Problem - Reaction - Solution
From Steve in the UK

The murders of Holly Wells and Jessica Chapman have panicked parents in the UK...
LONDON, England -- Worried UK parents are asking to have tracking microchips implanted into their children following the murders of two 10-year-old girls, a cybernetics expert says.
Scientist Kevin Warwick from Reading University, west of London, says parents can keep track of their children with a tiny microchip implant in the arm or stomach.
Such a chip could prevent an abduction from becoming a murder, he says.
"A number of families have contacted me after the murders of Holly Wells and Jessica Chapman with the possibility of using an implant for their own daughter," Warwick told Reuters.
The bodies of the two friends were found in remote woodland two weeks after they went missing from their home town of Soham in eastern England on August 4.
One family, the Duvals, has offered up their 11-year-old daughter Danielle as the first guinea pig to test the electronic tag, which Warwick said he hopes to perfect sometime before Christmas.
The issue is set to become a controversial one in Britain with parents welcoming the idea, but civil liberties group expected to protest at the "big brother" possibilities of the tags being exploited either by the authorities or illegally.
Robotics scientist Warwick is a controversial figure already in Britain, gaining fame after he wired his own nervous system to a computer in an experiment he hopes will eventually give paralysed people more control over their own bodies.
"There are several options, including the possibility of using a mobile phone network to transmitting a signal and linking it to a global positioning system," he said.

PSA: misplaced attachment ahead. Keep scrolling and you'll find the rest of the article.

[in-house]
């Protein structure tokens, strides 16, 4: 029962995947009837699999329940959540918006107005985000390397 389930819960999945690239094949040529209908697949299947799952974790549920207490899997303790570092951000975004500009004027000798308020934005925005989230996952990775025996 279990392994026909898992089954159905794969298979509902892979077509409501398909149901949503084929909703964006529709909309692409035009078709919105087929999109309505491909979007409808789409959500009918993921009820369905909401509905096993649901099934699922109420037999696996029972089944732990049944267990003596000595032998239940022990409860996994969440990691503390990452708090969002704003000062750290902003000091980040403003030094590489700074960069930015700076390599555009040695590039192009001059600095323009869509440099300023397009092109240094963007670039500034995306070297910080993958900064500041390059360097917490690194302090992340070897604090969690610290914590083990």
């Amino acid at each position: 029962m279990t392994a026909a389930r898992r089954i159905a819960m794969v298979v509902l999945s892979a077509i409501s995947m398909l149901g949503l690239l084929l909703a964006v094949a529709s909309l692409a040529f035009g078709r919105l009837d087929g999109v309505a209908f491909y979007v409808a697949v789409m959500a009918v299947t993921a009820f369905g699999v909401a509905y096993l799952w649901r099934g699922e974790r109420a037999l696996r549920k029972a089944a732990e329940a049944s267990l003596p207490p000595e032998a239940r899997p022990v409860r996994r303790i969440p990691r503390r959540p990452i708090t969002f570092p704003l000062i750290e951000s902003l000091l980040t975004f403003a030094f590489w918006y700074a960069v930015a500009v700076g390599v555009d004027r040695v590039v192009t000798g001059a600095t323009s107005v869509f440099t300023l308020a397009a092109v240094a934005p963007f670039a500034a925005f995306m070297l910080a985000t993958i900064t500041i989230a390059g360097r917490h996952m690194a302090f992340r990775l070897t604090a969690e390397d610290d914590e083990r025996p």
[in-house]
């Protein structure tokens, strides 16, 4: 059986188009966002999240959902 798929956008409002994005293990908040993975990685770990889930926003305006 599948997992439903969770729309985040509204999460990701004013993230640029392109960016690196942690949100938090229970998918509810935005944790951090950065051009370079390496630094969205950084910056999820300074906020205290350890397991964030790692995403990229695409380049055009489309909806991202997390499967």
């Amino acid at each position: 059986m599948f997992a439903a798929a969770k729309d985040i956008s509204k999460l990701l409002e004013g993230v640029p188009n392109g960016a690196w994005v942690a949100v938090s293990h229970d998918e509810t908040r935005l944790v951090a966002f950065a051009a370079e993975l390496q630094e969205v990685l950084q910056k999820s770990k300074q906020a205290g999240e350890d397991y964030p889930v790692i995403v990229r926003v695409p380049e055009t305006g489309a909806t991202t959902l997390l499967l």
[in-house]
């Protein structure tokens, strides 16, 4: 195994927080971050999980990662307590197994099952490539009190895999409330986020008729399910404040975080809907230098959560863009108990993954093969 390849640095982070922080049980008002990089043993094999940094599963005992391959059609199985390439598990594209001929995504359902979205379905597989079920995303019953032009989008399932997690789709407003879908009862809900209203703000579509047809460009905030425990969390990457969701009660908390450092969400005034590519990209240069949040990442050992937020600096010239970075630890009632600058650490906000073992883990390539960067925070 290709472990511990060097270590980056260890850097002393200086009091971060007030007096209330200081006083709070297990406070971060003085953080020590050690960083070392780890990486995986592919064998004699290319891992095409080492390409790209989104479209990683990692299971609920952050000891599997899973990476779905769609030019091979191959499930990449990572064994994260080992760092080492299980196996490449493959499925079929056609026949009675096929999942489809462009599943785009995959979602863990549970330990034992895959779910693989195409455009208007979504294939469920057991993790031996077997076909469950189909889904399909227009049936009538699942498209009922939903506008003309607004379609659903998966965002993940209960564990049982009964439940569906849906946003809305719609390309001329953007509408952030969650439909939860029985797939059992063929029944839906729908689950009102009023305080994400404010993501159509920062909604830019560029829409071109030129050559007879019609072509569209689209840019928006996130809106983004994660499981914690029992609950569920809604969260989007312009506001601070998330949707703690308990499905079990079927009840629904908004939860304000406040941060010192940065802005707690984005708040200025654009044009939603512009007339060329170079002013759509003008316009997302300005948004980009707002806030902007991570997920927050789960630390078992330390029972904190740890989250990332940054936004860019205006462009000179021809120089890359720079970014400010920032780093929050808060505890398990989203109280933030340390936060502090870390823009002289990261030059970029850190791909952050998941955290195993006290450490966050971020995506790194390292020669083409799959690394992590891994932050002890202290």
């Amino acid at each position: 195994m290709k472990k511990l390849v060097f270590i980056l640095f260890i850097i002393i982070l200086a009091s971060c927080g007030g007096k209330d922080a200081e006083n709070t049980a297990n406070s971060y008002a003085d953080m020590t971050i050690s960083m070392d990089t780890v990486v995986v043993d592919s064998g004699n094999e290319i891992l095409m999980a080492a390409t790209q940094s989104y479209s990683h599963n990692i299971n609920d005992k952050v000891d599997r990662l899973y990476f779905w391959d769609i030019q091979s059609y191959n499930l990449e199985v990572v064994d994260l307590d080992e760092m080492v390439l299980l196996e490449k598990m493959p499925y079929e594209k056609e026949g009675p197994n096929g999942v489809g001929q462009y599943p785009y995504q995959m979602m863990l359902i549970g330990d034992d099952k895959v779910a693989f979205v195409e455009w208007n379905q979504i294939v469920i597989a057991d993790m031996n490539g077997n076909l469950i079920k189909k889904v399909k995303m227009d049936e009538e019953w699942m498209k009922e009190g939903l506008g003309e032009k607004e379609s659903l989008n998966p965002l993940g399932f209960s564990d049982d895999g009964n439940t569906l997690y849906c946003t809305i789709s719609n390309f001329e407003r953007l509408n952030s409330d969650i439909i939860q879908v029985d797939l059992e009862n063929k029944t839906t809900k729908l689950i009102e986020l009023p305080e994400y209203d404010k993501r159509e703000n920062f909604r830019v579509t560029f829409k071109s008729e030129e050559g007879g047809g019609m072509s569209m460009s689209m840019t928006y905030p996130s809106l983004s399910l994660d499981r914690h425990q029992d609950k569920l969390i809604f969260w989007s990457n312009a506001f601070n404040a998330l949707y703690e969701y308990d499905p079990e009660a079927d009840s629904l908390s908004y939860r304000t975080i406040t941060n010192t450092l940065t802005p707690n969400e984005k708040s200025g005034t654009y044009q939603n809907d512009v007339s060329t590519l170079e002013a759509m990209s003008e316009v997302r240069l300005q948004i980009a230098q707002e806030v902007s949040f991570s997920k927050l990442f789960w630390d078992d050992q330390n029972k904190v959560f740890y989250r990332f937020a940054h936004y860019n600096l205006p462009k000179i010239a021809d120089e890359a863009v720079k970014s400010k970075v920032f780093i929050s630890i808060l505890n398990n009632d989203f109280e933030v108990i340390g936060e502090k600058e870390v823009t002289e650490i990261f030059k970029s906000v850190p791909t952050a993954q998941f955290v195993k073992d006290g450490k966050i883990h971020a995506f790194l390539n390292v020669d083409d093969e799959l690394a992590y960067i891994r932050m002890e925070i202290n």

The operation would involve implanting a small transmitter about one inch long into the child's arm or stomach, Warwick says.
"A potential abductor wouldn't know the child had the device and it could be switched off to sleep mode when it wasn't needed to conserve its battery," he added.
Watches that perform a similar function are already commercially available in the United States, but they can be too easily removed and discarded, Warwick said.
Danielle's mother Wendy told Britain's Daily Mirror newspaper: "After the news of Holly and Jessica we sat down as a family and discussed what we could do... I know nothing is ever foolproof but we believe the microchip will go a long way to protecting her."
A spate of recent abductions in the United States have also put parents there on edge as they worry about their children, but Warwick believes it is for society to decide if a microchip implant is the ethical way to combat such fears.
"There are of course many more questions to be asked and I suspect there will be objections to an implant, but if the general trend in Britain is in favour of such an operation it will be ready to go by Christmas," he said.


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